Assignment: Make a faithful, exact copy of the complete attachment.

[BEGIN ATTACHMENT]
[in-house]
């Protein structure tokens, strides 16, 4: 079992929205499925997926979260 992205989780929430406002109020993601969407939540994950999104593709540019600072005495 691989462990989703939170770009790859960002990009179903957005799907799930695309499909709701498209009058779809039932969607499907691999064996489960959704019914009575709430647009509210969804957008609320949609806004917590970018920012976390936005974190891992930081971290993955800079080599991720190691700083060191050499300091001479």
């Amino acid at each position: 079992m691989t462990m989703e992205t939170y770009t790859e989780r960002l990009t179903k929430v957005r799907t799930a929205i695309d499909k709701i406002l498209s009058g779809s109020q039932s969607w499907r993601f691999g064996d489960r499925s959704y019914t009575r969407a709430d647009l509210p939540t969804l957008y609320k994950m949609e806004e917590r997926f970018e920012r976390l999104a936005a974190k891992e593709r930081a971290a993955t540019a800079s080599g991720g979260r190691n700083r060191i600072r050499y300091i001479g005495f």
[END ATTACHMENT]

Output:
[in-house]
């Protein structure tokens, strides 16, 4: 079992929205499925997926979260 992205989780929430406002109020993601969407939540994950999104593709540019600072005495 691989462990989703939170770009790859960002990009179903957005799907799930695309499909709701498209009058779809039932969607499907691999064996489960959704019914009575709430647009509210969804957008609320949609806004917590970018920012976390936005974190891992930081971290993955800079080599991720190691700083060191050499300091001479």
């Amino acid at each position: 079992m691989t462990m989703e992205t939170y770009t790859e989780r960002l990009t179903k929430v957005r799907t799930a929205i695309d499909k709701i406002l498209s009058g779809s109020q039932s969607w499907r993601f691999g064996d489960r499925s959704y019914t009575r969407a709430d647009l509210p939540t969804l957008y609320k994950m949609e806004e917590r997926f970018e920012r976390l999104a936005a974190k891992e593709r930081a971290a993955t540019a800079s080599g991720g979260r190691n700083r060191i600072r050499y300091i001479g005495f």